Story: Ji-hyeok (Kim Woo-bin) is a cocky professional thief whose plans are often very risky but until now always paid off in the end. He
almost drives his partner Go-in (Ko Chang-seok) crazy with his plans, though. For his newest coup Ji-hyeok needs an additional helping hand in the shape of a
computer specialist which he finds in Jong-bae (Lee Hyun-woo). Moreover, he uses art expert Eun-ha (Jo Yoon-hee) to get access to a safe of a jewelry shop.
At the same time gangsterboss Jo (Kim Young-cheol) is looking for a safe-cracker and since the jewelry shop that is robbed by Ji-hyeok is owned by him and
because the safe was everything but easy to crack he orders his men to bring Ji-hyeok and his team to him. With the right words and a little bit of threatening
Jo eventually makes the men accept his proposal. The robbery surely isn't a small task. There are 150 million dollar waiting for the thieves at the Incheon
harbor. However, there isn't really any other place in Korea as tightly secured. As if the planned heist isn't difficult enough, Ji-hyeok is also
quite aware that Jo will never let him leave with his share of the money and thus he needs to work out an additional plan...
Review: There are genre works that from the very beginning leave no doubt about what you'll get to see. "The Con Artists" is your typical
heist-movie, but this time it's not a bank that is robbed. Other than that almost every genre cliché is utilized. Surprisingly, this is far less of a bother
than you would expect. This predictability rather makes it easy to just lean back and let yourself be entertained in the easiest of ways possible. And it works
out pretty well, too, since the flick doesn't just lack any surprises - there are just those that you need to expect in this genre - but also doesn't
disappoint. The directing is solid, the overall tone pretty lighthearted, but not nearly as wacky as in let's say "The Thieves",
and the screenplay obviously makes every effort to tick off all the boxes on the list of what constitutes a good heist-thriller.
First of all, there is the introduction of characters, naturally in the shape of an initial heist. Followed by another heist, in order to introduce additional
characters and carve out the different skill sets of the invidiuals. Then there is also the villain who wants to take advantage of our "heroes", but in the end
it naturally turns out that nothing is as it seems and with the help of some flashbacks we get to see what the real plan actually looked like and that we were
given the runaround all the time. What? I gave away too much? Well, let me remind you that I already pointed out that this thriller is woven according to the
formula of your typical heist movie, accordingly not even the movie's big surprise is surprising. But as already stated that isn't necessarily just a bad thing.
The forthrightness and simplicity of "The Con Artists" will please most viewers.
The roles featured in the movie cover your standard clichés. There is the cocky pretty boy, who is also the head of the group and somehow has something
conniving about him. But maybe that's just because of actor Kim Woo-bin ("Friends 2") and his mean eyebrows. In any case he remains as interchangeable as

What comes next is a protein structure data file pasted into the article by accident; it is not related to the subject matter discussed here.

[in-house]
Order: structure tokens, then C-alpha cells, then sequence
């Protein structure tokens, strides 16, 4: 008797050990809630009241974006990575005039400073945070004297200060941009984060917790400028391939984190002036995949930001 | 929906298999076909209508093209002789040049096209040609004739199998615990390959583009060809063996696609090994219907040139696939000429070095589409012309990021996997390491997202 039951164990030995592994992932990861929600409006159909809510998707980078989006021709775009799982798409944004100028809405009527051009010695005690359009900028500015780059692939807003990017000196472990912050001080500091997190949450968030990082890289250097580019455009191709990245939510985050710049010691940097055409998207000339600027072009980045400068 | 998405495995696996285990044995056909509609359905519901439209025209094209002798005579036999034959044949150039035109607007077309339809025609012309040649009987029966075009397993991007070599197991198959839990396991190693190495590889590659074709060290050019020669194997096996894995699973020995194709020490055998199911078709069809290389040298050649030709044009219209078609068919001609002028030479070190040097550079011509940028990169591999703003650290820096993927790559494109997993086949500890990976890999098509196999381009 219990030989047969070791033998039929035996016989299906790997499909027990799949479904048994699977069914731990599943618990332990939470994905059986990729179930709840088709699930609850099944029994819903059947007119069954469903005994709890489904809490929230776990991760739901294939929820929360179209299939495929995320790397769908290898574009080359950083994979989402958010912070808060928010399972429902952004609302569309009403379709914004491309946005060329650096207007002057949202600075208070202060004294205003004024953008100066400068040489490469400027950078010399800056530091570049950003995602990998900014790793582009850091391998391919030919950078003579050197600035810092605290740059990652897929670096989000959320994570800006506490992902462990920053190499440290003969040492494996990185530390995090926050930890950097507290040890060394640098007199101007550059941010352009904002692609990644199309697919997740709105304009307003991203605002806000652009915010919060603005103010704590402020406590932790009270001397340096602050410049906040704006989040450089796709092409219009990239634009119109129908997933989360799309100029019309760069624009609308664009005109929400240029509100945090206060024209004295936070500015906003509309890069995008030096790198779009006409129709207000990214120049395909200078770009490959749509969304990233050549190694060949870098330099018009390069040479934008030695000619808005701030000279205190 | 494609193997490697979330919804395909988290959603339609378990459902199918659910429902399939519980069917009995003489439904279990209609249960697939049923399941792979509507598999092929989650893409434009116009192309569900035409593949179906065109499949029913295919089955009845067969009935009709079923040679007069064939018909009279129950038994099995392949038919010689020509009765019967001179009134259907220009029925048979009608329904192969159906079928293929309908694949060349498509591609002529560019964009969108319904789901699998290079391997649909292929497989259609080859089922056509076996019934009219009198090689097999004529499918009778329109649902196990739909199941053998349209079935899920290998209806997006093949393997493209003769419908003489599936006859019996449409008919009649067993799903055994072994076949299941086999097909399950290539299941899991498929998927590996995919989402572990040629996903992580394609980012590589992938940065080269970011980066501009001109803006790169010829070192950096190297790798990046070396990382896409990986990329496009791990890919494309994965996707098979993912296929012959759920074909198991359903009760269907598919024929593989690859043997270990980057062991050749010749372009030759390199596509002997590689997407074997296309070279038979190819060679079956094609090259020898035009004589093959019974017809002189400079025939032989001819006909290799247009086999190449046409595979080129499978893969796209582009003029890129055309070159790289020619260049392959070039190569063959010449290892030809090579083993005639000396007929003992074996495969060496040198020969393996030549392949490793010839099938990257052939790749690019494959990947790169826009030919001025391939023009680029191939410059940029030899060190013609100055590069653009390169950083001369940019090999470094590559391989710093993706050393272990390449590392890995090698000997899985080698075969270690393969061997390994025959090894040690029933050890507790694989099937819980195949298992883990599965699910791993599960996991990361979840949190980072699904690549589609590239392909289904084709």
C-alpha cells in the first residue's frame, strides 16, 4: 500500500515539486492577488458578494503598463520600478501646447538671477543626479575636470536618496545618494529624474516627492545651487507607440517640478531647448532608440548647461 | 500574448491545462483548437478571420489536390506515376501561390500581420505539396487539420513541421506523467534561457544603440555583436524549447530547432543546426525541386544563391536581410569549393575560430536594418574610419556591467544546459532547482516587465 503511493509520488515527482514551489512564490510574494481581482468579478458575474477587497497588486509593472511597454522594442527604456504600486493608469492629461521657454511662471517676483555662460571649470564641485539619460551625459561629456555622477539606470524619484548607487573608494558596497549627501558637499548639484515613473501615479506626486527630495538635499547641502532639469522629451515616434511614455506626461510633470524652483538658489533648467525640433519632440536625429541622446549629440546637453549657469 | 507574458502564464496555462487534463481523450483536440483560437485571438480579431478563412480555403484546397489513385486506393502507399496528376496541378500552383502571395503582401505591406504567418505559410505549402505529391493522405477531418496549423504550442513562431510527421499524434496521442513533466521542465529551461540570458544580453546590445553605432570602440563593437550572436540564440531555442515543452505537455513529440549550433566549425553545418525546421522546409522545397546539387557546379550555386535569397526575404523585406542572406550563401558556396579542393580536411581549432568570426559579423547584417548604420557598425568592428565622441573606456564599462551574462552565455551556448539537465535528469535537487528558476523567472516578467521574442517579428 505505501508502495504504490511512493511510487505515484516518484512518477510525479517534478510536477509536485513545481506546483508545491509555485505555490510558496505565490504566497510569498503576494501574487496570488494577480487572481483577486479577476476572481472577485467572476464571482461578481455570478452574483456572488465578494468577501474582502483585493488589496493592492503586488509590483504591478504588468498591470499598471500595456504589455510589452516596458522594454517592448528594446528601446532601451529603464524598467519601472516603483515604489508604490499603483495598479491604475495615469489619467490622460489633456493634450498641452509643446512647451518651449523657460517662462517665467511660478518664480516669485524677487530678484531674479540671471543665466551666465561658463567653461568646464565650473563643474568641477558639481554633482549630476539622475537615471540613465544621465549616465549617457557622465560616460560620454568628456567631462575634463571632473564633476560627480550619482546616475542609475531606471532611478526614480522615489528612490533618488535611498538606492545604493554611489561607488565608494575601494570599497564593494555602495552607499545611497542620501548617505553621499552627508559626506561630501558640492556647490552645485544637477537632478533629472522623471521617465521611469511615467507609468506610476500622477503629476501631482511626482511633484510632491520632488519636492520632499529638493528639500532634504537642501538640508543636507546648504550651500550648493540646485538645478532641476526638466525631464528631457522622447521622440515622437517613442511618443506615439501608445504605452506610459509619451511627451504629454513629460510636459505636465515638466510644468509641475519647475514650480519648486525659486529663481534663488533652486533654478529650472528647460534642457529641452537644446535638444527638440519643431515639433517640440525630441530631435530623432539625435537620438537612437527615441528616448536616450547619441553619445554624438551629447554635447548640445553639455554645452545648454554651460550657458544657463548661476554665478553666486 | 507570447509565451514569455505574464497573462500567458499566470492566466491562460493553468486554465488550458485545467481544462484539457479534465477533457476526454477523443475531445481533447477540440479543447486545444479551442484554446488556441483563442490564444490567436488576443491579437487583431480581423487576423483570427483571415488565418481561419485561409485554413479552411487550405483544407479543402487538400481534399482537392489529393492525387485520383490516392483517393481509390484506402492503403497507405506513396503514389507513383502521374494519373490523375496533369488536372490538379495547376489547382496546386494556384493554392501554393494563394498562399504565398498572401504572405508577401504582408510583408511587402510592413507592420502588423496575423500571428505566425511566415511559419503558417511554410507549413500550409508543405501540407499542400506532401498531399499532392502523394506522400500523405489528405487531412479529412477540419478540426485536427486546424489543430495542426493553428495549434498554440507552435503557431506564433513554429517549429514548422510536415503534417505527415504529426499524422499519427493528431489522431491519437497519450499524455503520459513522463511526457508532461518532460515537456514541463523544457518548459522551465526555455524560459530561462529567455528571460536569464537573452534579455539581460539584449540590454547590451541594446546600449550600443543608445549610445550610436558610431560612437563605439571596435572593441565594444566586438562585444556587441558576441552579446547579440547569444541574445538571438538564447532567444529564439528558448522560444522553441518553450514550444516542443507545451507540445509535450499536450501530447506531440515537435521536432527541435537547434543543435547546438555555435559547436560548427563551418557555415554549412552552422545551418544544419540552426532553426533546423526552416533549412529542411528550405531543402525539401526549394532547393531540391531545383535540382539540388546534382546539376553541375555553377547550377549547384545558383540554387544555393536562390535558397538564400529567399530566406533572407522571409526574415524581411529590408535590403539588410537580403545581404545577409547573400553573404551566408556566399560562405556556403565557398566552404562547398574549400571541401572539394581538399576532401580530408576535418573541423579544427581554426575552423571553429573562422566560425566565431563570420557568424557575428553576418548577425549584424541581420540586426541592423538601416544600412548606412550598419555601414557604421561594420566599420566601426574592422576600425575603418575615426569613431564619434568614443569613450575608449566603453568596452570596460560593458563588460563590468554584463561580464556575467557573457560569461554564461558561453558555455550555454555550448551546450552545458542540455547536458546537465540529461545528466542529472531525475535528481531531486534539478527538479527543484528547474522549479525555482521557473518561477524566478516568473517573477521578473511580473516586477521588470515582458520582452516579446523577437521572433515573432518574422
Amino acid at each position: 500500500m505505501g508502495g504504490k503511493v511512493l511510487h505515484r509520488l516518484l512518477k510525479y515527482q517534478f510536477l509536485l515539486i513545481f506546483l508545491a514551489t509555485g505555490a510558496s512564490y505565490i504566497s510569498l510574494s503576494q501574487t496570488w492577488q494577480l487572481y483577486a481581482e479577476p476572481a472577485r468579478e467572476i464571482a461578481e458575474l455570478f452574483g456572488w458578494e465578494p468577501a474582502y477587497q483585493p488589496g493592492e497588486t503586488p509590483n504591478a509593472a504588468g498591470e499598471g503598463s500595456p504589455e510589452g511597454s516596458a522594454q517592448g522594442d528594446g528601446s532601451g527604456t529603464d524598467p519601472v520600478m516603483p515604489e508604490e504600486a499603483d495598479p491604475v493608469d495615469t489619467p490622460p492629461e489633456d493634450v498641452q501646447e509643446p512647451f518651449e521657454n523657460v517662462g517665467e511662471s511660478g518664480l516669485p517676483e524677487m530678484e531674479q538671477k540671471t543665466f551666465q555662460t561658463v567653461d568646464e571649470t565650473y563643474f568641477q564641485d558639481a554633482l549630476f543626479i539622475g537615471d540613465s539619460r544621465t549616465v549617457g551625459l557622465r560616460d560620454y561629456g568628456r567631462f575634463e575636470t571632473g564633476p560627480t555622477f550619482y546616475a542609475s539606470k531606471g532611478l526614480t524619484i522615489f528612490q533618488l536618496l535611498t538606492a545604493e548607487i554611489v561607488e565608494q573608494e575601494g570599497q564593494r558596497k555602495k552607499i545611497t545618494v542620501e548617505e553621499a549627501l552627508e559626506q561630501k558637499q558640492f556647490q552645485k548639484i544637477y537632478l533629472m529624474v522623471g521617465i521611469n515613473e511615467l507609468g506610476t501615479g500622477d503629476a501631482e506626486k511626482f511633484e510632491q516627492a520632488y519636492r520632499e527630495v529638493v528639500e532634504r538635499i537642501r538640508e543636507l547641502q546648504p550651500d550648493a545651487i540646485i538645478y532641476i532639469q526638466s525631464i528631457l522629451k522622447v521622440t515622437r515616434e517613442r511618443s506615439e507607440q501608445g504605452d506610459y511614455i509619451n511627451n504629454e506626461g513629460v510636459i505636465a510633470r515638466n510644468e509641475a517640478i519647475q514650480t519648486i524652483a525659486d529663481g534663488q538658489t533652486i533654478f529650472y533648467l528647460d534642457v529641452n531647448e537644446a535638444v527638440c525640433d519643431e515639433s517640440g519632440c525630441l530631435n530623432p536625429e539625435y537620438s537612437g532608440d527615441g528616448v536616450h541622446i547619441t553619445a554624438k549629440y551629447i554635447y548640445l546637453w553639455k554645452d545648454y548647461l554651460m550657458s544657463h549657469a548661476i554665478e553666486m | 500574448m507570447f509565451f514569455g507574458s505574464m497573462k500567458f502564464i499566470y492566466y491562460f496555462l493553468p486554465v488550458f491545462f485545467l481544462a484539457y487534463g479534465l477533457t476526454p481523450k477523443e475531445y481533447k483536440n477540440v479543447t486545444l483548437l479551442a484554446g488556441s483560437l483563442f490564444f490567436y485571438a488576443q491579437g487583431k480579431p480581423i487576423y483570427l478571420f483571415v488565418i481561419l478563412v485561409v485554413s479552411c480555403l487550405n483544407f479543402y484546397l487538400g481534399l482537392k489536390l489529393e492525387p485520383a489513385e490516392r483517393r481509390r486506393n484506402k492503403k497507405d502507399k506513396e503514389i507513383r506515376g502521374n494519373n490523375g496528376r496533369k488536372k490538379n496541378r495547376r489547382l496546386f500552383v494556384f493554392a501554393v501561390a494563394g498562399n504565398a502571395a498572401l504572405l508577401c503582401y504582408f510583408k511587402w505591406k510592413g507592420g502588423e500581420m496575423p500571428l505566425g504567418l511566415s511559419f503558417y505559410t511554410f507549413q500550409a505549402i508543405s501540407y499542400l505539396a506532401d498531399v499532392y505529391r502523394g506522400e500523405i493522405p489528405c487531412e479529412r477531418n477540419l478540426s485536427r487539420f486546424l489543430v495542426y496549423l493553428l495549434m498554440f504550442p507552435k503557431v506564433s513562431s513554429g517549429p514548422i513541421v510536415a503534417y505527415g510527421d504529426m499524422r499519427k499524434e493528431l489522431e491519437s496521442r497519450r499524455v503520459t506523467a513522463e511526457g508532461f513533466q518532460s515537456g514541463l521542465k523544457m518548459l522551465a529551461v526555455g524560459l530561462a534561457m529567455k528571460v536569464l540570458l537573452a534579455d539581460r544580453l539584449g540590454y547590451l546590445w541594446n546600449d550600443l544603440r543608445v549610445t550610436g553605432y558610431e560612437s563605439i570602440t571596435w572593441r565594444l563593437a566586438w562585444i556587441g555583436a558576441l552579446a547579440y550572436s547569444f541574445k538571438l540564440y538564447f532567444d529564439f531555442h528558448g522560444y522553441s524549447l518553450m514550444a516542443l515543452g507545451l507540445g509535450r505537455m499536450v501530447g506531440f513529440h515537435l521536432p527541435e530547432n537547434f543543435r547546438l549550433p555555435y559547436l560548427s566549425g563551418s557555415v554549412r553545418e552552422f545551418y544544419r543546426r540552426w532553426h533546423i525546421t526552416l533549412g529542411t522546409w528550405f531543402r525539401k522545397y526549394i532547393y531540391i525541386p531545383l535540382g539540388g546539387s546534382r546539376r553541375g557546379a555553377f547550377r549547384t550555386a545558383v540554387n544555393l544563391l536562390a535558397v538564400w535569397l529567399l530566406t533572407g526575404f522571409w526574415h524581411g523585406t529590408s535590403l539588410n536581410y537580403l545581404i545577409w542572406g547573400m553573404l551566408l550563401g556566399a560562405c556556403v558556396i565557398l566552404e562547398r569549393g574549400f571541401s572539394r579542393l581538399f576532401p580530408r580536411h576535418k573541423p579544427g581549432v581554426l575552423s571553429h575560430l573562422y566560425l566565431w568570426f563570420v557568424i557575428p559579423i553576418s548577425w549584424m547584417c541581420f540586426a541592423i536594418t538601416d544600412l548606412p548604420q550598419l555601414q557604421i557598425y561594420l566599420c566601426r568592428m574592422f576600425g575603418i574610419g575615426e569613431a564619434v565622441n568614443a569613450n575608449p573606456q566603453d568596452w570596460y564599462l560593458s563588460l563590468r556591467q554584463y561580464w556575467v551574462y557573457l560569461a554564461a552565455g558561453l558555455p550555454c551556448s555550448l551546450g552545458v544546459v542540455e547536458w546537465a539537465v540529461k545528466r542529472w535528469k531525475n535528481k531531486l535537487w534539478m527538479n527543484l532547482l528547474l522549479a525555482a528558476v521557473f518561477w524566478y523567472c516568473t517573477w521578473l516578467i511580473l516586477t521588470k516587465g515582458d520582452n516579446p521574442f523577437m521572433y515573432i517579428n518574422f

the computer specialist, also played by another pretty face for the female audience, Lee Hyun-woo ("Secretly Greatly").
Veteran Ko Chang-seok ("Tabloid Truth") succeeds in gaining more symapathy points, though. Kim Young-cheol
("My Father", "A Bittersweet Life") once again embodies a gangster boss and this with such
little effort that his character will most likely be remembered the longest of them all.
At the bottom line, the young cast wasn't really a good choice since the veteran actors often steal the show. Technically, there is nothing to whine about. There is tension at all times. This is achieved through fast edited scenes, in which we see plans being forged, and a timer that is constantly showing up as the plan is put into action, along with a bustling soundtrack which all create the kind of pleasant agitation that is typical for these kind of thrillers. Of course, it's also mandatory for movies like "The Con Artists" that the premise and the whole plan is built on coincidences that barely seem believable. Retrospectively all the cog-wheels seemingly geared into each other seamlessly which is not really plausible but instead will make you point out a few plot holes easily. But as already said, this isn't really that much of a problem if you haven't expected anything else from the beginning.
Therefore, it's easy to make out why a movie like "The Con Artists" is bound to be successful. It doesn't experiment with anything new and targets a wide audience of which most will believe to have watched a pretty clever story. A more critical glance naturally makes it possible to disassemble the whole predictable construct of this movie at the very beginning and put it back together without any real effort. Only the details of the revelations may serve as some sort of challenge during your guess work. Despite a technically slick execution it is in fact a shame that director Kim Hong-seon gave up his own handwriting, which at least shone through in this debut work "The Traffickers", in favor of a streamlined genre thriller. Even unneeded additional scenes during the credits along with some cameo appearances are implemented. Accordingly, "The Con Artists" is an entertaining film void of any originality, forgotten a few days after watching, but serving its purpose during its two hours running time.